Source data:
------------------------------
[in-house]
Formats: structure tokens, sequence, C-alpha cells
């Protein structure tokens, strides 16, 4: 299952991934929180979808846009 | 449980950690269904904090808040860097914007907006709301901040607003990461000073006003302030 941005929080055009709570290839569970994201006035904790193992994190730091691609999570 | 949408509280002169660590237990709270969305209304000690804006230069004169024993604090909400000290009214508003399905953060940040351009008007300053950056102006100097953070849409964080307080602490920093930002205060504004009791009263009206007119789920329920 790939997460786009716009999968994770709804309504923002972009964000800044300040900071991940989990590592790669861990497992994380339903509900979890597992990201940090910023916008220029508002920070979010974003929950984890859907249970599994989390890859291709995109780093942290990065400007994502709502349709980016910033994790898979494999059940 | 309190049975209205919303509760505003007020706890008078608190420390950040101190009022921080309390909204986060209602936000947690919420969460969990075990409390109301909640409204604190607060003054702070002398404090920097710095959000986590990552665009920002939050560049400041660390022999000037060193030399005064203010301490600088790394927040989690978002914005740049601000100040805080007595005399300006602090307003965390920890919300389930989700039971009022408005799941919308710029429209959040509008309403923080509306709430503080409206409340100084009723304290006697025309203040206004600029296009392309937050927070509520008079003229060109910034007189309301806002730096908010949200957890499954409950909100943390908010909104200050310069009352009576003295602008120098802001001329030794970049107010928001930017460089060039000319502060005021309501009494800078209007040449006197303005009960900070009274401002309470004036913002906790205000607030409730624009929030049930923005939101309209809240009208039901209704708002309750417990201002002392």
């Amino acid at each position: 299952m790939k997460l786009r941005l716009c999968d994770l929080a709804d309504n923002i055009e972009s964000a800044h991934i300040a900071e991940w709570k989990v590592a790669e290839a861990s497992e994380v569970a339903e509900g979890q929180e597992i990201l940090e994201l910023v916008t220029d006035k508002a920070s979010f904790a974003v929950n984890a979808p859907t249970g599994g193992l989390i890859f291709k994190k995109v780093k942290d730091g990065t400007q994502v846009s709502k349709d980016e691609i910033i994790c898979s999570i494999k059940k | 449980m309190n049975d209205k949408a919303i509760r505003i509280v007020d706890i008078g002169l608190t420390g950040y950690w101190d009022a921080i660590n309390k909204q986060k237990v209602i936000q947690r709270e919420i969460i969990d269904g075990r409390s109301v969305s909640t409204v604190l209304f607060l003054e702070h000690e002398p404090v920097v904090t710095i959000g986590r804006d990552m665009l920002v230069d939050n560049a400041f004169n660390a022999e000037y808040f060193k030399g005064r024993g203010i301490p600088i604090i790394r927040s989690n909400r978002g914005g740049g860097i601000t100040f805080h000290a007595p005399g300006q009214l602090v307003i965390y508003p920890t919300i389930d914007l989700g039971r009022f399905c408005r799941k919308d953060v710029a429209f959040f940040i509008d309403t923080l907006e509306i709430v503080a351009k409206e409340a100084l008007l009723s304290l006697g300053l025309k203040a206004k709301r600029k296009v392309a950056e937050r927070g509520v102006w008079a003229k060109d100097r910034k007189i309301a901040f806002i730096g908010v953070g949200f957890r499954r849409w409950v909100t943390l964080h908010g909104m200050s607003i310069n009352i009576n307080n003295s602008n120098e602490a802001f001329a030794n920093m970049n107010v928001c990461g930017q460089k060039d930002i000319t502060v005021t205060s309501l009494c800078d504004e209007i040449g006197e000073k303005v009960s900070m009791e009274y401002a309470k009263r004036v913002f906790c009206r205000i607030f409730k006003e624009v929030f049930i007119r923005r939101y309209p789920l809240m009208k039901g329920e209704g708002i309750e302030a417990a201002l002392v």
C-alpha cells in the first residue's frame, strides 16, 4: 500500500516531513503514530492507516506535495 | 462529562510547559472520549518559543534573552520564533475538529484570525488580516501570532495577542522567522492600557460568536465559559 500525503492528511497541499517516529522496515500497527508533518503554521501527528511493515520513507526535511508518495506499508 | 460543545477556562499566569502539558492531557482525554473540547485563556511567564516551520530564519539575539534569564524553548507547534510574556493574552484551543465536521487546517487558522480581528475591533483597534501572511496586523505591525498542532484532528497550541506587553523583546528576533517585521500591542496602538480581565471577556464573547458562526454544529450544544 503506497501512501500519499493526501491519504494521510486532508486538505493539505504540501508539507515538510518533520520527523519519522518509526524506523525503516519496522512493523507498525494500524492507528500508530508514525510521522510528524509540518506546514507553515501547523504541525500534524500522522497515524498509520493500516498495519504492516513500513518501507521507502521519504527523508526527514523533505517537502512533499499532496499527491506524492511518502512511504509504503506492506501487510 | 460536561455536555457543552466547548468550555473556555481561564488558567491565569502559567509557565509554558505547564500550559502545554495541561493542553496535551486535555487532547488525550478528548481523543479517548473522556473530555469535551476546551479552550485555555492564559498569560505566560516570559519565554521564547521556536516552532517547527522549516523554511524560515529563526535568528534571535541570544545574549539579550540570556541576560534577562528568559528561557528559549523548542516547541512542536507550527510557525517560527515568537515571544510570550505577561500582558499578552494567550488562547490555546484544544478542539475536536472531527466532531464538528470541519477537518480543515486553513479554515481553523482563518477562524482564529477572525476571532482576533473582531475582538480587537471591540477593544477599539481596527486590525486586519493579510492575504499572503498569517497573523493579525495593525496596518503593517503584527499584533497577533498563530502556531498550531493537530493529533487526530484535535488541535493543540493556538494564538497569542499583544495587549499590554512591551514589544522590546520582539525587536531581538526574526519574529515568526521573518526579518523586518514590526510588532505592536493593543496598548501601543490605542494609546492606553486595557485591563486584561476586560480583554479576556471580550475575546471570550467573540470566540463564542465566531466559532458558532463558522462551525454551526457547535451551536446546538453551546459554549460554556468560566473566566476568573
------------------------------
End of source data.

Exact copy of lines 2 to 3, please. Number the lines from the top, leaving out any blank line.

Formats: structure tokens, sequence, C-alpha cells
């Protein structure tokens, strides 16, 4: 299952991934929180979808846009 | 449980950690269904904090808040860097914007907006709301901040607003990461000073006003302030 941005929080055009709570290839569970994201006035904790193992994190730091691609999570 | 949408509280002169660590237990709270969305209304000690804006230069004169024993604090909400000290009214508003399905953060940040351009008007300053950056102006100097953070849409964080307080602490920093930002205060504004009791009263009206007119789920329920 790939997460786009716009999968994770709804309504923002972009964000800044300040900071991940989990590592790669861990497992994380339903509900979890597992990201940090910023916008220029508002920070979010974003929950984890859907249970599994989390890859291709995109780093942290990065400007994502709502349709980016910033994790898979494999059940 | 309190049975209205919303509760505003007020706890008078608190420390950040101190009022921080309390909204986060209602936000947690919420969460969990075990409390109301909640409204604190607060003054702070002398404090920097710095959000986590990552665009920002939050560049400041660390022999000037060193030399005064203010301490600088790394927040989690978002914005740049601000100040805080007595005399300006602090307003965390920890919300389930989700039971009022408005799941919308710029429209959040509008309403923080509306709430503080409206409340100084009723304290006697025309203040206004600029296009392309937050927070509520008079003229060109910034007189309301806002730096908010949200957890499954409950909100943390908010909104200050310069009352009576003295602008120098802001001329030794970049107010928001930017460089060039000319502060005021309501009494800078209007040449006197303005009960900070009274401002309470004036913002906790205000607030409730624009929030049930923005939101309209809240009208039901209704708002309750417990201002002392």